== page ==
Monday 23 October 2017

Plum pudding

Nven Maguire

Nothing beats home-made Christmas pudding. I love it hot or cold, with lashings of cream, but the brandy and rum crème anglaise is even more special.


50g (2oz) plain flour

½ tsp ground mixed spice

½ tsp ground cloves

¼ tsp ground nutmeg

225g (8oz) sultanas

175g (6oz) fresh white breadcrumbs

175g (6oz) butter, melted, extra for


175g (6oz) light muscovado sugar

175g (6oz) raisins

50g (2oz) currants

50g (2oz) candied mixed peel

50g (2oz) blanched almonds, chopped

½ apple, peeled, cored and diced

½ small carrot, grated

Finely grated rind and juice of 1 lemon

2 eggs, lightly beaten

300ml (½ pint) stout

Fresh redcurrant sprigs, to decorate

Icing sugar, for dusting (optional)

Brandy and rum crème anglaise to serve


Sift together the flour, mixed spice, cloves and nutmeg. Add the sultanas, breadcrumbs, melted butter, sugar, raisins, currants, mixed peel, almonds, apple, carrot and the lemon rind and juice and mix until well combined. Gradually add the beaten eggs, stirring constantly, followed by the stout. Mix everything thoroughly and cover with a clean tea towel, then leave in a cool place overnight.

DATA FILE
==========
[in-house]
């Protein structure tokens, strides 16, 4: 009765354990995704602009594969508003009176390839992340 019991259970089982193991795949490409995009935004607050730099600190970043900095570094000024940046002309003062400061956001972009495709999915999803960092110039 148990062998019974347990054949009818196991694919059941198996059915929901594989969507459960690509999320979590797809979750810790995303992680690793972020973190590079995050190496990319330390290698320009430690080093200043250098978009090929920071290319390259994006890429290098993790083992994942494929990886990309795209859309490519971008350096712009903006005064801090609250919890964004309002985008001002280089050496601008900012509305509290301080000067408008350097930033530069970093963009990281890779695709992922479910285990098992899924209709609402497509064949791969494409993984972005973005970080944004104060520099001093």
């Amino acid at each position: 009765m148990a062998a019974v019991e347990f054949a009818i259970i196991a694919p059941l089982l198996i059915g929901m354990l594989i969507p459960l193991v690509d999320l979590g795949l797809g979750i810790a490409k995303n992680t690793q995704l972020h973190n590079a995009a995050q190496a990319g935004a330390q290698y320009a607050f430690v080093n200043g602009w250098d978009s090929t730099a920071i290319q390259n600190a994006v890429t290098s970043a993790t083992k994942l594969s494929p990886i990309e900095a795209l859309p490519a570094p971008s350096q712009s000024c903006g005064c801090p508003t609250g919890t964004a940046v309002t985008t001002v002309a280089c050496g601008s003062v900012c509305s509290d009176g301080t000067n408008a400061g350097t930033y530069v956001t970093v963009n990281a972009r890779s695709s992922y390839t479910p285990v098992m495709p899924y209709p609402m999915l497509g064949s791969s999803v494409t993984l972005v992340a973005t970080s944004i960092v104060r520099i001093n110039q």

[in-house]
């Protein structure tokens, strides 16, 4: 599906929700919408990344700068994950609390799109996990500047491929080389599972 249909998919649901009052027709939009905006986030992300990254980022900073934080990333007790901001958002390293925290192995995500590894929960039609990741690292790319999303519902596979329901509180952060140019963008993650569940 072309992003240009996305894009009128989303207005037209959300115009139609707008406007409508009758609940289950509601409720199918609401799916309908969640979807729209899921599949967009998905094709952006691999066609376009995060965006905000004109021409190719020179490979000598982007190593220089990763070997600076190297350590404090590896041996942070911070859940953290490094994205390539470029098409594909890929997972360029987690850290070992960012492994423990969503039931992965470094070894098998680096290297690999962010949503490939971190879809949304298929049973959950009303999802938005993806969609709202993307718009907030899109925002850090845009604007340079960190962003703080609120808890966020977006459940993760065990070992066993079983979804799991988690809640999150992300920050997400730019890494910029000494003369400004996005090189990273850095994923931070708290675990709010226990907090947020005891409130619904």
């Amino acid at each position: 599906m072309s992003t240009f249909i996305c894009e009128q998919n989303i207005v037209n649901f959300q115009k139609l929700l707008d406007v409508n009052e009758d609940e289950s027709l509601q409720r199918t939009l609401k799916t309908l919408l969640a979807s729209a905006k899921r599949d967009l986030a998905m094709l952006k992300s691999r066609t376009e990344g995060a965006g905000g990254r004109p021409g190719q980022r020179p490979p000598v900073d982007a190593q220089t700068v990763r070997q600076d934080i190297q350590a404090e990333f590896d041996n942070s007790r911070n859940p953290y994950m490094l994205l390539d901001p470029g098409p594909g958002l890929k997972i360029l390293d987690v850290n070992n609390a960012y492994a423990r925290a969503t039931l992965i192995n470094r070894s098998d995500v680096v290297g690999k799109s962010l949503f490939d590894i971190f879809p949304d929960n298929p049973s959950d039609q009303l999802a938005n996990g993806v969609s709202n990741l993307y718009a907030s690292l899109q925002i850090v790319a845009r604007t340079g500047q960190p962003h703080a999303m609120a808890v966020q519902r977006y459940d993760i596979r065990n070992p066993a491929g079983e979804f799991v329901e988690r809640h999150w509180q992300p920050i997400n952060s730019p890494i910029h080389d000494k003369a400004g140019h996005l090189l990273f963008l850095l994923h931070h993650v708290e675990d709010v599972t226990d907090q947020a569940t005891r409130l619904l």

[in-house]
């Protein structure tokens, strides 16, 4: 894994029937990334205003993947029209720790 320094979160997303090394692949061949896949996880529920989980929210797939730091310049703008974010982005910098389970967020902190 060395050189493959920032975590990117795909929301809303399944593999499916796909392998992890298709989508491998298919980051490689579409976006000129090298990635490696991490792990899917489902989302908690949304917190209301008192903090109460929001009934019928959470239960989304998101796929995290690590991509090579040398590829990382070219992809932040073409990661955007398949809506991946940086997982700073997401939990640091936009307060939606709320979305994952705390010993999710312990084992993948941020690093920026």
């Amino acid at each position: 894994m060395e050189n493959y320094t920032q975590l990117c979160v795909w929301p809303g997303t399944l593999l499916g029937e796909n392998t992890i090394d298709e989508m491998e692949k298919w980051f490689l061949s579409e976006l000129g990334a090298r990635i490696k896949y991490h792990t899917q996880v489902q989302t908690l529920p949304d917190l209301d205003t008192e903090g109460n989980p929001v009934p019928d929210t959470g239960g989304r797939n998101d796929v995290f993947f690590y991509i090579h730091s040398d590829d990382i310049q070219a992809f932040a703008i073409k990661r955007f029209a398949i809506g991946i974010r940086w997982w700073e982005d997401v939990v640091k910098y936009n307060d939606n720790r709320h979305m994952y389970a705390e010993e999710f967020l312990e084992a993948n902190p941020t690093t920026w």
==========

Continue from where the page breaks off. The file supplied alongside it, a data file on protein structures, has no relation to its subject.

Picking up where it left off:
Grease 2 x 1.2 litre (2 pints) pudding bowls and fill with the fruit mixture. Cover with a double thickness of greaseproof paper and tin foil, then tie tightly under the rim with string. Store in a cool, dry place for up to four months.

To cook, preheat the oven to 150°C (300°F/gas mark 2) and stand each pudding basin in a large cake tin three-quarters full of boiling water. Cook for 6-8 hours (or you can steam them for 6 hours in the usual way).

Allow to cool, then re-cover with clean greaseproof paper. Again, store in a cool, dry place.

On Christmas Day, re-cover with new greaseproof paper and foil. Steam for 2-3 hours, until completely cooked through.

Decorate with redcurrant sprigs and a light dusting of icing sugar, if using.

To serve, cut the plum pudding into slices and arrange on serving plates.

Have a separate jug of the brandy and rum crème anglaise so that everyone can help themselves.

Irish Independent

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